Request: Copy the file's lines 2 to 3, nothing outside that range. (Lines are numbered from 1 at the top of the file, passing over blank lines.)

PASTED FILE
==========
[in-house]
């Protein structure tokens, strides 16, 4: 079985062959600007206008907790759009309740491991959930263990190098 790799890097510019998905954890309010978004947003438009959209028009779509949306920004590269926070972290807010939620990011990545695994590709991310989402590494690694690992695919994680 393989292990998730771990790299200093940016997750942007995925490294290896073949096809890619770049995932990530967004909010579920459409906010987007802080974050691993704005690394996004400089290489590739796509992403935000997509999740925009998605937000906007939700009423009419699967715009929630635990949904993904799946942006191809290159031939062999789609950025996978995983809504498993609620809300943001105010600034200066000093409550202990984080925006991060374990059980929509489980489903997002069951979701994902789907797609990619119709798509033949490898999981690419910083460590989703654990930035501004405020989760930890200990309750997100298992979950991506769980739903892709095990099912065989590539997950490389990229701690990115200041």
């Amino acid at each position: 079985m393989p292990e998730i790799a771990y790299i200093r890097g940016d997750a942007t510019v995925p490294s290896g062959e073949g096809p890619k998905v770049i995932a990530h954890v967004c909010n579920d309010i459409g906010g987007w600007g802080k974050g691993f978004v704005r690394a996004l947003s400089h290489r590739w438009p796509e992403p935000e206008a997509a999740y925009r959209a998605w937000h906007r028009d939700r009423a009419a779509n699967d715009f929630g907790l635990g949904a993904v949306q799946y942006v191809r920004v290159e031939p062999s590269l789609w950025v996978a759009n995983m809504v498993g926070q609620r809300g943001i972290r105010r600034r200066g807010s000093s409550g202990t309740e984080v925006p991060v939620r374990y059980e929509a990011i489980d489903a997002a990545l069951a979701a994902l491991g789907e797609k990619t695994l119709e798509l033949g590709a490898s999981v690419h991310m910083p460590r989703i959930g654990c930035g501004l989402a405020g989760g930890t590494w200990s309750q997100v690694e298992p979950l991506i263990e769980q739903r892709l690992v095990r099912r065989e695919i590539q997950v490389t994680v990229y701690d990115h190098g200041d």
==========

């Protein structure tokens, strides 16, 4: 079985062959600007206008907790759009309740491991959930263990190098 790799890097510019998905954890309010978004947003438009959209028009779509949306920004590269926070972290807010939620990011990545695994590709991310989402590494690694690992695919994680 393989292990998730771990790299200093940016997750942007995925490294290896073949096809890619770049995932990530967004909010579920459409906010987007802080974050691993704005690394996004400089290489590739796509992403935000997509999740925009998605937000906007939700009423009419699967715009929630635990949904993904799946942006191809290159031939062999789609950025996978995983809504498993609620809300943001105010600034200066000093409550202990984080925006991060374990059980929509489980489903997002069951979701994902789907797609990619119709798509033949490898999981690419910083460590989703654990930035501004405020989760930890200990309750997100298992979950991506769980739903892709095990099912065989590539997950490389990229701690990115200041």
């Amino acid at each position: 079985m393989p292990e998730i790799a771990y790299i200093r890097g940016d997750a942007t510019v995925p490294s290896g062959e073949g096809p890619k998905v770049i995932a990530h954890v967004c909010n579920d309010i459409g906010g987007w600007g802080k974050g691993f978004v704005r690394a996004l947003s400089h290489r590739w438009p796509e992403p935000e206008a997509a999740y925009r959209a998605w937000h906007r028009d939700r009423a009419a779509n699967d715009f929630g907790l635990g949904a993904v949306q799946y942006v191809r920004v290159e031939p062999s590269l789609w950025v996978a759009n995983m809504v498993g926070q609620r809300g943001i972290r105010r600034r200066g807010s000093s409550g202990t309740e984080v925006p991060v939620r374990y059980e929509a990011i489980d489903a997002a990545l069951a979701a994902l491991g789907e797609k990619t695994l119709e798509l033949g590709a490898s999981v690419h991310m910083p460590r989703i959930g654990c930035g501004l989402a405020g989760g930890t590494w200990s309750q997100v690694e298992p979950l991506i263990e769980q739903r892709l690992v095990r099912r065989e695919i590539q997950v490389t994680v990229y701690d990115h190098g200041d």